I never imagined that I would end up down in France and the Basque Country before going, but these places, especially Basque Country, were one of the highlights of the trip.

What were the biggest lessons you learned along the road?

For me, it was somewhat an important trip to make to overcome obstacles and routines that were stuck in my everyday life. I’ve been travelling a lot before, but the kind of travelling I’ve done has been pretty controlled and ”safe” – So this was a big reminder for me to always challenge myself, saying yes and to never stop doing things that are hard and uncomfortable in the beginning but that in the end helps you grow as a person.


- and of course how beautiful the world we live in is.

 

Can you tell me a bit about your bike set up?

Yeah, so I had an Adventure Tour with 28mm tires, which I learned were pretty unusual when bike-packing according to other cyclists I met. This wasn’t a problem though, it felt fast. I also had 4 Brook bags, 2 small on the front rack and two big ones in the back. All overpacked in the beginning haha.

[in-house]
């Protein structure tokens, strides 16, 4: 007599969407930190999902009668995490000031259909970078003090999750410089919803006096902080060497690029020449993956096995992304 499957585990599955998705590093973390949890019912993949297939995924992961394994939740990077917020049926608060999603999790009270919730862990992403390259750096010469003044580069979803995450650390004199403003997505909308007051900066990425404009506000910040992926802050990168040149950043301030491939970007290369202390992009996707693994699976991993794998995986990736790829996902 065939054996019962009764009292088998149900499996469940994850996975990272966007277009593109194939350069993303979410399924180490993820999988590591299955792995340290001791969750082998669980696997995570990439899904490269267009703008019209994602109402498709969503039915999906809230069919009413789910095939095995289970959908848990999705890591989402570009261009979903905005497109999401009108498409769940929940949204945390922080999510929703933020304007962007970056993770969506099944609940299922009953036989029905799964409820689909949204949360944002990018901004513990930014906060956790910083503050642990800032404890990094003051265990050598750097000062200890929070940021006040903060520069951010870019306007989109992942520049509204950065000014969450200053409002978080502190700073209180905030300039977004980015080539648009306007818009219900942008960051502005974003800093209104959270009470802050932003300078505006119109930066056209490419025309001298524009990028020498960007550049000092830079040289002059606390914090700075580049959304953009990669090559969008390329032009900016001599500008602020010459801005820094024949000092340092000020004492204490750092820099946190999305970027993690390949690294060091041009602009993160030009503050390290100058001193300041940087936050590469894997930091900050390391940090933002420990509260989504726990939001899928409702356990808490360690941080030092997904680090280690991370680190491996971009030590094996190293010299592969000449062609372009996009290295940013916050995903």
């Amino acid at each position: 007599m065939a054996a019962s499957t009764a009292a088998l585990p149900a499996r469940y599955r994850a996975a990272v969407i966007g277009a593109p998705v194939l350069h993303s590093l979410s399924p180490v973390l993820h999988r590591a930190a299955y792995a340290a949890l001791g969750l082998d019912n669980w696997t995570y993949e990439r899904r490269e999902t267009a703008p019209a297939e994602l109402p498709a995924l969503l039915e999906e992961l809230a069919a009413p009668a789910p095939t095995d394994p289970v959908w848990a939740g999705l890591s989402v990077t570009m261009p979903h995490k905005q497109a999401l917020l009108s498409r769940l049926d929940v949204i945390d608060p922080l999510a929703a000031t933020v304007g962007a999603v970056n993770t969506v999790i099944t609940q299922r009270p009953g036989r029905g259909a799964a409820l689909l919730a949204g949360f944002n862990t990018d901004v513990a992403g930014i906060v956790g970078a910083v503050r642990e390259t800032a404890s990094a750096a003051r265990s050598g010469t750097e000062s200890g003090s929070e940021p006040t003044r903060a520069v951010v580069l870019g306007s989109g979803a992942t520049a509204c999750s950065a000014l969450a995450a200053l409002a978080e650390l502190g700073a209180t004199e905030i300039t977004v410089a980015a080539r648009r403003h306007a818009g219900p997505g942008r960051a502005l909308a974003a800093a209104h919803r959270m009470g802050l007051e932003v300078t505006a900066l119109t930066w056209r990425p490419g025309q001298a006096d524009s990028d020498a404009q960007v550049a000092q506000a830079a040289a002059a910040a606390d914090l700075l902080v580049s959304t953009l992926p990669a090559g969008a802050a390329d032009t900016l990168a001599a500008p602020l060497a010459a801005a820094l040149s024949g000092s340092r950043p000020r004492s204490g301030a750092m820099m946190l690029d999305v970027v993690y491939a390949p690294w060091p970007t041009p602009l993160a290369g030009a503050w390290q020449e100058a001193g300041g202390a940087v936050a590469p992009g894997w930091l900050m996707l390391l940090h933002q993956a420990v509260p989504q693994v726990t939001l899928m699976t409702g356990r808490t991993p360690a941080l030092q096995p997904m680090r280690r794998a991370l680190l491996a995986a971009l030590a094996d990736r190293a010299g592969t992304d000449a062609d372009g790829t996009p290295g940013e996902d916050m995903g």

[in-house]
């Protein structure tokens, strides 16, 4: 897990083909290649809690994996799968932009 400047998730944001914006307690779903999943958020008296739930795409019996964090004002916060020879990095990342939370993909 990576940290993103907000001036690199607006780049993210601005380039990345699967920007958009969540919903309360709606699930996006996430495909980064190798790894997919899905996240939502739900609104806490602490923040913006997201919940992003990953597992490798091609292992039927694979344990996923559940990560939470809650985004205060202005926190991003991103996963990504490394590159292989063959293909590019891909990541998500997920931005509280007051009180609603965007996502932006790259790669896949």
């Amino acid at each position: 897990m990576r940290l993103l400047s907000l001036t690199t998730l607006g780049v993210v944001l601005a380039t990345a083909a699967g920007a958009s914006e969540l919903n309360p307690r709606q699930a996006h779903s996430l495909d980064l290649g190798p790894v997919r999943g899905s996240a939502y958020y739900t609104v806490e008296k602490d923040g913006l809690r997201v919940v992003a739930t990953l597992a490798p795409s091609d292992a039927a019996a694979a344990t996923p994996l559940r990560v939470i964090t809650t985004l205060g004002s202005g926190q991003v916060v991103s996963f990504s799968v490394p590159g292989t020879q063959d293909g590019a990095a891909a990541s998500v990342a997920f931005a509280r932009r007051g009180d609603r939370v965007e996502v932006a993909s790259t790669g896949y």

How did it perform?

Supergood! I never had any problems with the bike. It was easy riding on both bigger roads and small dirt ones. It felt sturdy and safe. It also performed really well the few times I went offroad to find places to sleep etc.


Do you have any good advice to anyone else who might be thinking about going on there first bicycle adventure?

Don’t overthink. Just do it. Just go and try to embrace all the small and big moments that you’re going to experience.

 

Thanks Linus!

 

To stay up to date with Linus or to ask any questions about his trip follow him on Instagram - @linusmountainman


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Comments


  • What was the route pls. The photos look good.

    MArtin GEmmell on
  • no mudguards? wet weather, spotlessly clean bike, more film shot than realism

    jim lawrie on